Crystallization and preliminary X-ray analysis of DhaA wild type and DhaA13 proteins from Rhodococcus rhodochrous


A. Stsiapanava1, R. Chaloupkova2, A. Jesenska2, J. Brynda3, J. Damborsky2 and

I. Kuta Smatanova1,4


1Institute of Physical Biology University of South Bohemia Ceske Budejovice, Zamek 136, 373 33 Nove Hrady, Czech Republic

2Loschmidt Laboratories, Institute of Experimental Biology, Faculty of Science, Masaryk University, Kamenice 5/A4, 62500 Brno, Czech Republic

3Institute of Molecular Genetics, Academy of Science of the Czech Republic, Flemingovo nam. 2, CZ-16637 Prague 6, Czech Republic

4Institute of Systems Biology and Ecology Academy of Science of the Czech Republic, Zamek 136, 373 33 Nove Hrady, Czech Republic

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Haloalkane dehalogenase DhaA from Rhodococcus rhodochrous NCIMB 13064 is a bacterial enzyme   showing catalytic activity for the hydrolytic conversion of highly toxic industrial pollutant 1,2,3-trichloropropane (TCP) [1,2]. DhaA13 protein variant, carrying mutation H272F in the catalytic histidine, was prepared to catch the protein in a complex with alkyl-enzyme intermediate. This mutant variant binds substrate to the active site, catalyses the first reaction step leading to the formation of the alkyl-enzyme intermediate, but it is not able to convert it further to the product. The main goal of this project is to solve and compare structures of DhaA13 and DhaAwt proteins with two different ligands; environmental pollutant TCP and fluorescence probe coumarine.

DhaAwt and DhaA13 were crystallized using the sitting-drop vapor-diffusion technique [3]. Crystals of DhaAwt grew in the crystallization solution containing 6 % isopropanol and were measured at home diffractometer (IMG, Prague). These crystals diffracted to 1.7 Å. Other crystals of DhaAwt were grown in the solution containing 11 % isopropanol.  These crystals and crystals of DhaA13 soaked in the solution with coumarine were used for synchrotron diffraction measurements at the beamline X12 (EMBL/DESY, Hamburg). Diffracted data for both DhaAwt and DhaA13 crystals were collected to the resolutions limit of 1.26 Ǻ and 1.33 Å, respectively. Protein crystals of DhaAwt obtained in the solution containing TCP and crystals of DhaA13 soaked in the solution of TCP diffracted to ultrahigh resolutions of 1.04 Ǻ and 0.97 Ǻ, respectively. This diffraction data were collected at the beamline 14.1 (BESSY, Berlin). All structures were solved by molecular replacement in monoclinic space group P1. The refinement for DhaAwt and DhaA13 mutant models is currently in progress.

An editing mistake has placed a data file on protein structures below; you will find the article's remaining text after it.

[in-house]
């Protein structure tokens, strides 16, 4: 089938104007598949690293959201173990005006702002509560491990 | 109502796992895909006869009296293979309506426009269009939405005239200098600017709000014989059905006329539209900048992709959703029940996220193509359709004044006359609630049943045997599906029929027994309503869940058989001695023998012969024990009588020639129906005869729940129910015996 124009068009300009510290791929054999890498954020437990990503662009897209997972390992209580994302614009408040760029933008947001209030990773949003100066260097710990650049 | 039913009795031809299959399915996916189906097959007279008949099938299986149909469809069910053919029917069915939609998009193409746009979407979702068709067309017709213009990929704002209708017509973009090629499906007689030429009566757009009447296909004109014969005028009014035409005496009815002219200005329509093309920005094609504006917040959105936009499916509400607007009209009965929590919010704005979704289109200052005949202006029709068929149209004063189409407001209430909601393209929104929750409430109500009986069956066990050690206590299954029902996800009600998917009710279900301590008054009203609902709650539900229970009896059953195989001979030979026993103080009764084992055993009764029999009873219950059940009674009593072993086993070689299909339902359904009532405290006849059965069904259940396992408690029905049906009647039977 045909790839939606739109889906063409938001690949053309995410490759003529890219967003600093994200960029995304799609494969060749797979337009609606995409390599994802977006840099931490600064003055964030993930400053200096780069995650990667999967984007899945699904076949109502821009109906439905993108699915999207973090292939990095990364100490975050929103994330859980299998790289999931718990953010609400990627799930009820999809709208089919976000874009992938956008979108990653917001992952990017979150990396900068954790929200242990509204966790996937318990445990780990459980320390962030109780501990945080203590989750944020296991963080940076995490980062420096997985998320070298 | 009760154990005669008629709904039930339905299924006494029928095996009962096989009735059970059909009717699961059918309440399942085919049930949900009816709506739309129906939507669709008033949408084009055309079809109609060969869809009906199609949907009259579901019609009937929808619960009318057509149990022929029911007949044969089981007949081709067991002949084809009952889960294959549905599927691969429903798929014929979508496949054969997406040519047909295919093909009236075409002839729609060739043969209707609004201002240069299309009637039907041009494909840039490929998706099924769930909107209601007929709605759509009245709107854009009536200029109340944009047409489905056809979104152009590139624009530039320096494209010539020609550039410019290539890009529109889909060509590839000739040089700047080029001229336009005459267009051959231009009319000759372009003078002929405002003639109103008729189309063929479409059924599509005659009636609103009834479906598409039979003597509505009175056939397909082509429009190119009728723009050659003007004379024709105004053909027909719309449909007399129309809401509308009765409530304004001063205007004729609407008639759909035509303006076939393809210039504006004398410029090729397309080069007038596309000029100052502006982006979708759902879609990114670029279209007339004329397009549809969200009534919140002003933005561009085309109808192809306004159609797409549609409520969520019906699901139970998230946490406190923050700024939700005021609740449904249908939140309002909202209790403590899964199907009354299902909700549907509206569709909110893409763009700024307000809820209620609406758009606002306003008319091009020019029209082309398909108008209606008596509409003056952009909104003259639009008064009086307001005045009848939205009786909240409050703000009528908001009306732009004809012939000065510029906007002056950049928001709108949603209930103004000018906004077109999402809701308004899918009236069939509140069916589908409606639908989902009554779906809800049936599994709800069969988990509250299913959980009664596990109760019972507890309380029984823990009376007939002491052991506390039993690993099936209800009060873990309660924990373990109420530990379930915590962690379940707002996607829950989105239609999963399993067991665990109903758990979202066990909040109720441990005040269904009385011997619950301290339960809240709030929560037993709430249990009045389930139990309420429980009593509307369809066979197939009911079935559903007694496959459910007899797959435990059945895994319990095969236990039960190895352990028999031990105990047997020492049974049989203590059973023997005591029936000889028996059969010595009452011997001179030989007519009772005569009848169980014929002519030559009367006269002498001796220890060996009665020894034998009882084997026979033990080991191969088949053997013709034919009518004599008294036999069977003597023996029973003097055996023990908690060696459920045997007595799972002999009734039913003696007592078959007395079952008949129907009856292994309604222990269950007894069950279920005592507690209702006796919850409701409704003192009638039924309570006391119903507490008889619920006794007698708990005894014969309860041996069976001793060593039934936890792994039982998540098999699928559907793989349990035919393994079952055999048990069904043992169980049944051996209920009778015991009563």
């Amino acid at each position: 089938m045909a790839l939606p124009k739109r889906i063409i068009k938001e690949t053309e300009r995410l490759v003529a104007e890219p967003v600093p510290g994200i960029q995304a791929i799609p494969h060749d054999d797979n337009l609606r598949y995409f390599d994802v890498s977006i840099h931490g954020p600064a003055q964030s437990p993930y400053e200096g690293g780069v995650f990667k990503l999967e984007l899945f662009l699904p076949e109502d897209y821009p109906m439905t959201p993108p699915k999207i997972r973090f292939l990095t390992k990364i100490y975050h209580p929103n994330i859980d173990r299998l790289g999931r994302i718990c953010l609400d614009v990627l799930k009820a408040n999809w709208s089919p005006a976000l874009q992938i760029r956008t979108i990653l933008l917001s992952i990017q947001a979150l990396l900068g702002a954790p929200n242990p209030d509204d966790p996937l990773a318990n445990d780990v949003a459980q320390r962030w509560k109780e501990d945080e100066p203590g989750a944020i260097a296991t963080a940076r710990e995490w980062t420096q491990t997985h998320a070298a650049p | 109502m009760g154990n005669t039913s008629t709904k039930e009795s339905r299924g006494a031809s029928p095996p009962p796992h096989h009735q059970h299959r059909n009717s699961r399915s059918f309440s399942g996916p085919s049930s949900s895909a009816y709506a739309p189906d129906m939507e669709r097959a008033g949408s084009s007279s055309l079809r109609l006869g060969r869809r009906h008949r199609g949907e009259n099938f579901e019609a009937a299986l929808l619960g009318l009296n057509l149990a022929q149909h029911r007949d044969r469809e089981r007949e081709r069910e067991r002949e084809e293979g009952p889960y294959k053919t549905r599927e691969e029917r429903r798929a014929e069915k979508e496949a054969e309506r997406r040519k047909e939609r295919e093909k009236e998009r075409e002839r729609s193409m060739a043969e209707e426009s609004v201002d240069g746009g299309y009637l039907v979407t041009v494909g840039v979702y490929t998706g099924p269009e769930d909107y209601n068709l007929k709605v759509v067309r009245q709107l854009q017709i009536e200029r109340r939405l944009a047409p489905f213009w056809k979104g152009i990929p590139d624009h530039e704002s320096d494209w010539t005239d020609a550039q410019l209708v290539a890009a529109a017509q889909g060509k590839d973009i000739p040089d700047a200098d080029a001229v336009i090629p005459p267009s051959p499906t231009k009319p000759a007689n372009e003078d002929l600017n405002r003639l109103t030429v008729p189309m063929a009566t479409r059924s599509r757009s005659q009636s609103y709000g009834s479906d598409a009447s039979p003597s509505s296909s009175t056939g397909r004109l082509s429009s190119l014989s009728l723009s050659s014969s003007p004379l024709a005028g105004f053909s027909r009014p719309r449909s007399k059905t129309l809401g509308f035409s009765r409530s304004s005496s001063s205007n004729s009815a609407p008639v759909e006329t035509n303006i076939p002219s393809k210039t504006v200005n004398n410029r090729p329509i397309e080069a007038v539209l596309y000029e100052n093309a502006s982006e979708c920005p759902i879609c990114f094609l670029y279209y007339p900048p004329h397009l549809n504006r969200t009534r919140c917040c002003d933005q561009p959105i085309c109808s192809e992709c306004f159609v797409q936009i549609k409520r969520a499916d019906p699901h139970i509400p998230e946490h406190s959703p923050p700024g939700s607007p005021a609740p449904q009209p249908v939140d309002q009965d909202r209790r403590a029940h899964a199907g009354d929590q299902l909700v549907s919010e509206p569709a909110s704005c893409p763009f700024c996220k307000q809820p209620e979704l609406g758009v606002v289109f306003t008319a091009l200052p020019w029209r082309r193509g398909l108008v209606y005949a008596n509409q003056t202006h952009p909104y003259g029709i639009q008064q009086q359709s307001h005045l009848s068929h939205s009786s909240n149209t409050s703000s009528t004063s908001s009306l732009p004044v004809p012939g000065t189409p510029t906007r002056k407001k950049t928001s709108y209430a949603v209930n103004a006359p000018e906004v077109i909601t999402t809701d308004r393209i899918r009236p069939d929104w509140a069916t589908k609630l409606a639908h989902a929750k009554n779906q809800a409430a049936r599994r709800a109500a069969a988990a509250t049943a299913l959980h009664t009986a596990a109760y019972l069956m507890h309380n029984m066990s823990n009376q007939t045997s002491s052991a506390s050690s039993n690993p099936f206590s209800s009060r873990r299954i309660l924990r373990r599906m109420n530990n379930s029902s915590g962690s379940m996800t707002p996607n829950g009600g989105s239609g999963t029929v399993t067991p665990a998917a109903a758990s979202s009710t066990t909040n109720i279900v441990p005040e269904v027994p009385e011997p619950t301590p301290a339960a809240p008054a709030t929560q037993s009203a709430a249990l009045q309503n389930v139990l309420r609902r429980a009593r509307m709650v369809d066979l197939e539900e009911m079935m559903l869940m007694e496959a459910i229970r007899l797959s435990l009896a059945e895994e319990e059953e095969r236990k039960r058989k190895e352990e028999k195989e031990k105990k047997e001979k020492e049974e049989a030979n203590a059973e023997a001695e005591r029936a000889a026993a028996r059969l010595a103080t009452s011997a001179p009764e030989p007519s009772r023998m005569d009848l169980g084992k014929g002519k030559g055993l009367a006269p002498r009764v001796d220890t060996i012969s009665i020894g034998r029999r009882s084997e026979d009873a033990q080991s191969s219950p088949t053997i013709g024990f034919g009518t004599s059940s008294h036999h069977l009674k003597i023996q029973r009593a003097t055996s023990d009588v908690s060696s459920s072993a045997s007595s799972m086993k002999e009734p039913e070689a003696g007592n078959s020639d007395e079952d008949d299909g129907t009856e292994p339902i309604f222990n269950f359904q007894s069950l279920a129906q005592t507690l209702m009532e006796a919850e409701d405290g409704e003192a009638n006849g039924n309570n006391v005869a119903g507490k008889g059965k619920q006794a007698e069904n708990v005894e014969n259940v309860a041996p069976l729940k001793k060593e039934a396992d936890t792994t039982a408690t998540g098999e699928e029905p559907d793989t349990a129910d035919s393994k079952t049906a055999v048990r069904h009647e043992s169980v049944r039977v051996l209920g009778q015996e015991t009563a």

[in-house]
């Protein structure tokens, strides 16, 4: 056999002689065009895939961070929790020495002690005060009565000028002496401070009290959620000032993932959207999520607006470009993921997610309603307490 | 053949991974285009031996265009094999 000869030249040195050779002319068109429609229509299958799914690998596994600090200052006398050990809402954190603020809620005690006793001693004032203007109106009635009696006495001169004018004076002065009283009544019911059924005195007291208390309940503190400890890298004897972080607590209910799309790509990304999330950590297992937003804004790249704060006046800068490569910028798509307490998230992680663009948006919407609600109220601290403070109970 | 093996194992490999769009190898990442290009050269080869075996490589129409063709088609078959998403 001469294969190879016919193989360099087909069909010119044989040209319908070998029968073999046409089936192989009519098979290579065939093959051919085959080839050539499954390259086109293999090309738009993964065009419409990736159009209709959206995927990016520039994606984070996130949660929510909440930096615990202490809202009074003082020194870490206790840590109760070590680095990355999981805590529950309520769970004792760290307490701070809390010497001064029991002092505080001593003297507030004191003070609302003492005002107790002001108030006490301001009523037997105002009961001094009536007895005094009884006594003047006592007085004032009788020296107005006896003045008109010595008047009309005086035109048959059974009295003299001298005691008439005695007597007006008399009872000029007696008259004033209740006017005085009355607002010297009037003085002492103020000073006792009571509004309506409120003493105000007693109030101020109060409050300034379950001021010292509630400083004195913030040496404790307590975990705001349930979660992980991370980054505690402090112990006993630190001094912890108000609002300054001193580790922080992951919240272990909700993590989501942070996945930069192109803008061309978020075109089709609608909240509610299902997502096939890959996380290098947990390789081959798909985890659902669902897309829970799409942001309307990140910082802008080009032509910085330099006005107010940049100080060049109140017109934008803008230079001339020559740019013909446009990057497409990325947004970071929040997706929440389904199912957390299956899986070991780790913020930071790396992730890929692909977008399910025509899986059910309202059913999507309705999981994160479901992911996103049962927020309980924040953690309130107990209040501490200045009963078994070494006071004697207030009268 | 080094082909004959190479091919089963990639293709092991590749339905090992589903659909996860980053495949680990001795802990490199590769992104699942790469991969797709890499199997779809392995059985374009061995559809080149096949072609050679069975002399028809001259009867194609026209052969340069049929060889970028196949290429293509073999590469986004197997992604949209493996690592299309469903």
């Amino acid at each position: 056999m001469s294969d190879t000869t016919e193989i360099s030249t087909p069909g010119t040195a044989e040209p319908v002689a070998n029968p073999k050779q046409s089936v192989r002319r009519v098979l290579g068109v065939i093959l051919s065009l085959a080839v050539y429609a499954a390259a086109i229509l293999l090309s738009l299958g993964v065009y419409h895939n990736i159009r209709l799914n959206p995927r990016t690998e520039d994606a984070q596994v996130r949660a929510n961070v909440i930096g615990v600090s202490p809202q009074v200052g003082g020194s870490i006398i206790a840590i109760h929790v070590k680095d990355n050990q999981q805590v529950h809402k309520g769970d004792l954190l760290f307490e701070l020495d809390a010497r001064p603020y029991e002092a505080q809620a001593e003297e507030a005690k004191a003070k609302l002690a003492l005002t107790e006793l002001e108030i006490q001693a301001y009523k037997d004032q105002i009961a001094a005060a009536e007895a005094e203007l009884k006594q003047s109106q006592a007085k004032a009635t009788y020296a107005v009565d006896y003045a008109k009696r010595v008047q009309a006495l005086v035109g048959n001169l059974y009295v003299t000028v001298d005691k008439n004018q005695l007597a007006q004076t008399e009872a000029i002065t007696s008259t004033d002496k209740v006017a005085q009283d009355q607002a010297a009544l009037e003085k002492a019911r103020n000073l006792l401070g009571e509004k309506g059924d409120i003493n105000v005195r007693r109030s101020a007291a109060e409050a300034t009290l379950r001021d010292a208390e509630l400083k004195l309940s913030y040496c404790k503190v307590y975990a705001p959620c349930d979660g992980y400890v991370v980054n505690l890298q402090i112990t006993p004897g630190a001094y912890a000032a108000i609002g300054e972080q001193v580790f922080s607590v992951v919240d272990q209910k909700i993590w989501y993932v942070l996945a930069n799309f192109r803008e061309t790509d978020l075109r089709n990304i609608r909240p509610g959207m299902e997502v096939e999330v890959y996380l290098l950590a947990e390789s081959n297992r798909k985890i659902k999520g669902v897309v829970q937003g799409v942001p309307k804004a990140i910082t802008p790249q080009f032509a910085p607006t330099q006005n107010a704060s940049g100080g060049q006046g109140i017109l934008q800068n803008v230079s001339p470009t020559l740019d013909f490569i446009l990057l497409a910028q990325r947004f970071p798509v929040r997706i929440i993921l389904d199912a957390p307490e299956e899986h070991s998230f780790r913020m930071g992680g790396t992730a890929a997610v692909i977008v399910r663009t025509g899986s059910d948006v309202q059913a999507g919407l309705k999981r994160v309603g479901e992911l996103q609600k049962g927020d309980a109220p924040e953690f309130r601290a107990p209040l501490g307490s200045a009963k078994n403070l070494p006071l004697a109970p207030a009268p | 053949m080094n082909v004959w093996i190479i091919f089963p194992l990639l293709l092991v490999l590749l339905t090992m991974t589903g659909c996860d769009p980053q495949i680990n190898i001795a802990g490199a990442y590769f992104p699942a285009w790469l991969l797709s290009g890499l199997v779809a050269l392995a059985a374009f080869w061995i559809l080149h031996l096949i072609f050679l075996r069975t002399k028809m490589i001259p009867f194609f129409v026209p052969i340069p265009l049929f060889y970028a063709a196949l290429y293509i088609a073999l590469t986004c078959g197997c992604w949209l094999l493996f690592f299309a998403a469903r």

1. T. Bosma, E. Kruizinga, E. J. D. Bruin, G. J. Poelarends & D. B. Janssen, Appl. Environ. Microbiol. 65, (1999),    4575–4581.

2. J. F. Schindler, P. A. Naranjo, D. A. Honaberger, C.-H., Chang,  J. R. Brainard, L. A. Vanderberg & C. J. Unkefer, Biochemistry 38, (1999), 5772–5778.

3. A. Ducruix & R. Giegé, Crystallization of Nucleic Acids and Proteins: A Practical Approach, 2nd ed. Oxford: Oxford University Press, (1999).


This work is supported by the Ministry of Education of the Czech Republic (MSM6007665808, LC06010) and the Academy of Sciences of the Czech Republic (AV0Z60870520).